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Robbery Deterrence Manual

Posted by Dye Hawley on

Here are a couple of helpful hints to think about when assessing your likelihood of being robbed in your home or business. For full manual, please download the PDF from Safe and Vault Store.com

THE NEIGHBORHOOD ENVIRONMENT:
Focus on the “big picture” and some of the deterrence measures that can be taken based on the neighborhood surroundings.
Enlist cooperation and support from your community. Become sensitive to your community’s attitudes. Contact representatives from city departments such as:
• ? Parks
• ? Streets
• ? Police
• ? Lighting
• ? Youth group organizers
Working with your community and increasing your awareness of robbery deterrence procedures will help make your stores safer and improve industry image.

PEDESTRIAN ACTIVITY
In general, high activity areas are less prone to robberies. Assess the quantity and type of traffic, times of high and low activity and the potential for increasing traffic and activity.
Pedestrians, as well as cruising patrol cars, should have clear visibility into the store both during the day and especially at night.
It would be to the store’s advantage to have a pay telephone nearby for pedestrian use should someone notice trouble within the store. The phone should also be situated so a potential robber would not be able to monitor the activities of the employee on duty while using the phone.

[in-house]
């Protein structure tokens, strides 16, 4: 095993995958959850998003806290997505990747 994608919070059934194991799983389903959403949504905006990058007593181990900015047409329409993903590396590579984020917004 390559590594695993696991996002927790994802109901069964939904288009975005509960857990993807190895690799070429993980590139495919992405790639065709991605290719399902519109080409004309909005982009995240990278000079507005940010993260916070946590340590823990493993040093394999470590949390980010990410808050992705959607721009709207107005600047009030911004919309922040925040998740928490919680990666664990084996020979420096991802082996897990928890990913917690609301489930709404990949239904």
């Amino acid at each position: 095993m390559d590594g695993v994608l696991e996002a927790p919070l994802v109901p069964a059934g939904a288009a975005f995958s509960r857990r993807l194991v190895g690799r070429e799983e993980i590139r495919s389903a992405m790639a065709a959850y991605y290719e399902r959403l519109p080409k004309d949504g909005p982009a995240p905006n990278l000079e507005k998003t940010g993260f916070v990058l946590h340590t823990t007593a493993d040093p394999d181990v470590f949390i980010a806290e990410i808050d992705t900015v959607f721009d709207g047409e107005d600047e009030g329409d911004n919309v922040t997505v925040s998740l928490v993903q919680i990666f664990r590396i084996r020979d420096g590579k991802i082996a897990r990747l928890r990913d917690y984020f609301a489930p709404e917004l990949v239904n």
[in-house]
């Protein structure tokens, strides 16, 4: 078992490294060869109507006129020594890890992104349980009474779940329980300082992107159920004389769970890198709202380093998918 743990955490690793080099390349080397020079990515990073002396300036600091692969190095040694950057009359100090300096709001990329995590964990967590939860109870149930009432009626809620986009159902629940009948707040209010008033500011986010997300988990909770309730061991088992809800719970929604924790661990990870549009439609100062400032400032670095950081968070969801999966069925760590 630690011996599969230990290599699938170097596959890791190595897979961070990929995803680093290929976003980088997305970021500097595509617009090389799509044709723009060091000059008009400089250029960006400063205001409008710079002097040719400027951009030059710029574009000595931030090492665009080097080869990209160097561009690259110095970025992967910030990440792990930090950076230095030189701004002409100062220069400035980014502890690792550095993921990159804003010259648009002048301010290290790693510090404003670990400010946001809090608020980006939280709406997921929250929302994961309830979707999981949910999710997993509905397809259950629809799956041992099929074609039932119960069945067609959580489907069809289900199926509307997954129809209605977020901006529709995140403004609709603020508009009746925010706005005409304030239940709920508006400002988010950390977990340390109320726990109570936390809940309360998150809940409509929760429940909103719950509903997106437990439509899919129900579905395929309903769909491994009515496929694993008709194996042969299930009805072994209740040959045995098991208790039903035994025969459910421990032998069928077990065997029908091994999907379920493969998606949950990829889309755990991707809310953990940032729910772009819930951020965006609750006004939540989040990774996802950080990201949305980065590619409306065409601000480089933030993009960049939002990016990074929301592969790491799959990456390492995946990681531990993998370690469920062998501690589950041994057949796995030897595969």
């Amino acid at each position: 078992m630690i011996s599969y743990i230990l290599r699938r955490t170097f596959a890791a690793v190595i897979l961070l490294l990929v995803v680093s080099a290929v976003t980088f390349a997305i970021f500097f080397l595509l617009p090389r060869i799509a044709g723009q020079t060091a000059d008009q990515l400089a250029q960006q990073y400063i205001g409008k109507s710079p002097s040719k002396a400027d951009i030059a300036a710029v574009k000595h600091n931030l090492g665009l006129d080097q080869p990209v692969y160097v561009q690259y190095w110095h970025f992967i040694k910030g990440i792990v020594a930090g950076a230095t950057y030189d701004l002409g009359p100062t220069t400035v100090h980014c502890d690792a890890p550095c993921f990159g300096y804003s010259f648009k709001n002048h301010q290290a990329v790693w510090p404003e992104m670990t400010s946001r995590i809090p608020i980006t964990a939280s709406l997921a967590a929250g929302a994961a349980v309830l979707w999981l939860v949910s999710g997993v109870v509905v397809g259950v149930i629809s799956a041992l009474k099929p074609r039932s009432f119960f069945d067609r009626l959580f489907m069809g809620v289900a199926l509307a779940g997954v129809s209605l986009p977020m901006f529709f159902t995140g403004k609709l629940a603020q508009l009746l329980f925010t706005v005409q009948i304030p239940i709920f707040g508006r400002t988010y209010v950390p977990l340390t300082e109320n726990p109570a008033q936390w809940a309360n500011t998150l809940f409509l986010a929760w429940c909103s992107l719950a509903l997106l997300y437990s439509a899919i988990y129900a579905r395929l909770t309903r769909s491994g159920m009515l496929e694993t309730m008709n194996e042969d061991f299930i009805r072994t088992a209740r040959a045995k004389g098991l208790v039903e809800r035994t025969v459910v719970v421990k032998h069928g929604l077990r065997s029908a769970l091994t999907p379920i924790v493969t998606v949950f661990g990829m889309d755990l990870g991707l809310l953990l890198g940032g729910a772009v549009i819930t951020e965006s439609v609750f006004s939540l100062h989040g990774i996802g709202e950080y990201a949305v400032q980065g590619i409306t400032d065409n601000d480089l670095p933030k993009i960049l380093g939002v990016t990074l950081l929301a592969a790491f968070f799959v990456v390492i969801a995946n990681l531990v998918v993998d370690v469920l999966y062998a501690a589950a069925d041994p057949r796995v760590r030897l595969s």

VISIBILITY AND LIGHTING
It is important to provide as much visibility as possible into your store from the street and to provide visibility from the inside of the store to the outside. The important point is that there should be visibility from the register area to the street. This involves an assessment of your lighting and the visibility it provides both during the day and at night.
For instance, shrubs or trees sometimes obstruct the path of a floodlight. Sometimes trees cast shadows over your lot at different times of the year. Look for such obstacles in your lot.

BUILDING AND PARKING LOT SECURITY
Some retail store operators use some security measures which could slow a robberi?s escape. Such measures could deter a robbery as well.
For instance, some stores fence their premises on three sides to slow a robber escaping around the side of the store. Some stores allow parking only directly in front of their stores, so an escape vehicle would have to be parked directly in front of the store. Some stores have just one exit out of the parking lot, and some have speed bumps in the parking lot.

ROBBERY DETERRENCE SIGNAGE Robbery deterrence signage, stickers, decals, etc. are available to let customers and potential robbers know what a store is doing to deter robbery. For instance, placing a height measure by an exit door helps witnesses determine the height of a fleeing robber. Also, to publicize a low cash policy, cards that reads “no 20s” or “no 50s” can be placed in the cash register drawer. These cards also remind the employee that large amounts of cash go directly into the safe.
But remember, whatever signage you have in place, make sure it is telling a true story. Do not post signage which is not true.
More details on robbery deterrence signage are in the additional resources section of this manual.

The post Robbery Deterrence Manual appeared first on Gun Safes & Wall Safe Brands for Sale.


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